Always remember that every plugin you install has to load with every page. A lot of them are cached efficiently and don't impact performance, but just as many are built poorly, packed with features that aren't needed. Here are some examples of things to avoid:
- Anything that tracks page performance like number of visitors etc. WordPress is a CMS, if you want to track performance metrics then you should really look into using HubSpot with WordPress and even a WordPress/HubSpot integration.
- Related posts plugins - these things are ridiculous. What they do is they scan every post on your site for tags that match the current post. Do you really want to run additional database queries every time someone looks at a post? No. If it's really important to you, there are services out there that offload this operation to their servers, and they can offer more relevant suggestions.
- Lots of mailing plugins out there are written poorly and while they don't exactly impact user experience immediately, too many emails being sent out from your server can just add more load time all around.
You're Using Cheap/Shared Hosting
Sorry to break it to you, but your 9.95 Hatchling Plan at Hostgator probably isn't suitable for your WordPress webstie. Even worse is if you're running multiple websites running on the same plan! Shared hosting means you SHARE resources. That means that there are hundreds of sites like yours all fighting for resources on the same machine. Nothing against Hostgator, but a truly dedicated hacker who has gained access to one site on a shared machine can most likely gain access to all the sites on that machine. Those expensive hosting plans aren't looking so bad now, are they?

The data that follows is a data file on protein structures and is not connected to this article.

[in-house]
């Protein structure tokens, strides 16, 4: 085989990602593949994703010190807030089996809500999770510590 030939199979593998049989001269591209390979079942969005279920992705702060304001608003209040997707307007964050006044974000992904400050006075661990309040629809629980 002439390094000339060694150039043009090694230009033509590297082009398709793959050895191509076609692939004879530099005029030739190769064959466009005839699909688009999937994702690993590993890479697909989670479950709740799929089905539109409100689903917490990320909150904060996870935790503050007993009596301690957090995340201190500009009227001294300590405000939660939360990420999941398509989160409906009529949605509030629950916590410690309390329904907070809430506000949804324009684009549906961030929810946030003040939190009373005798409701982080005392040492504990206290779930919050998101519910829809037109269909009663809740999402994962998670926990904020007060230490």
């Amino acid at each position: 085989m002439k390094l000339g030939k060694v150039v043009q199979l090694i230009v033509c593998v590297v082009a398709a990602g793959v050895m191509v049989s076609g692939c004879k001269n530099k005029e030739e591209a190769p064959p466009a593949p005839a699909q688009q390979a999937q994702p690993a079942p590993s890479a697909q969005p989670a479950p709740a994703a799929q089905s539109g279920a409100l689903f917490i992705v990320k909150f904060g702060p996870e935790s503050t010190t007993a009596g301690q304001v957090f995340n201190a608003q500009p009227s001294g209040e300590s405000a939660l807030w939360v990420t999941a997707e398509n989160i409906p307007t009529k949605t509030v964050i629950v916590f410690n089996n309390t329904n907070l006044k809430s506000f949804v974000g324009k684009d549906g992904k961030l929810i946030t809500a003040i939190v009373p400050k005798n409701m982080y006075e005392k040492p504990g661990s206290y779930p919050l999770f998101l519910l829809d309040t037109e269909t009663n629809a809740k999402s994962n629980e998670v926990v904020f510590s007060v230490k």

Here's what you can do when you break away from a shared hosting plan:
- Scale your server as you need it! Most dedicated or virtual hosting plans allow you to easily upgrade your processor, ram and disk space.
- Use new server level software packages! LyntonWeb has opted to use Nginx server layered on top of Apache to deliver websites at SCREAMING fast speeds. We also use Varnish to make our caches even more effective
- Take security into your own hands. WordPress plugins for security are a great start, but until you really start to look at security from the server level you aren't truly protected.
LyntonWeb offers hosting and support services to our customers under the name Lynton Care. All of our hosted WordPress sites use Nginx server architecture on top of Apache for lightning fast speed and armored-truck level security. You could take the time to learn all the ins and outs of setting up Nginx with Apache and PHP, but why worry about that when you have a site to run? Our customers have noticed improvements in their page load times by as much as 30 seconds on large pages. Most pages will load under the 2 second mark when cached.
Don't settle for a slow WordPress site. The visitor leaving because your page is taking a minute to load or doesn't load, could be your competitor's next customer.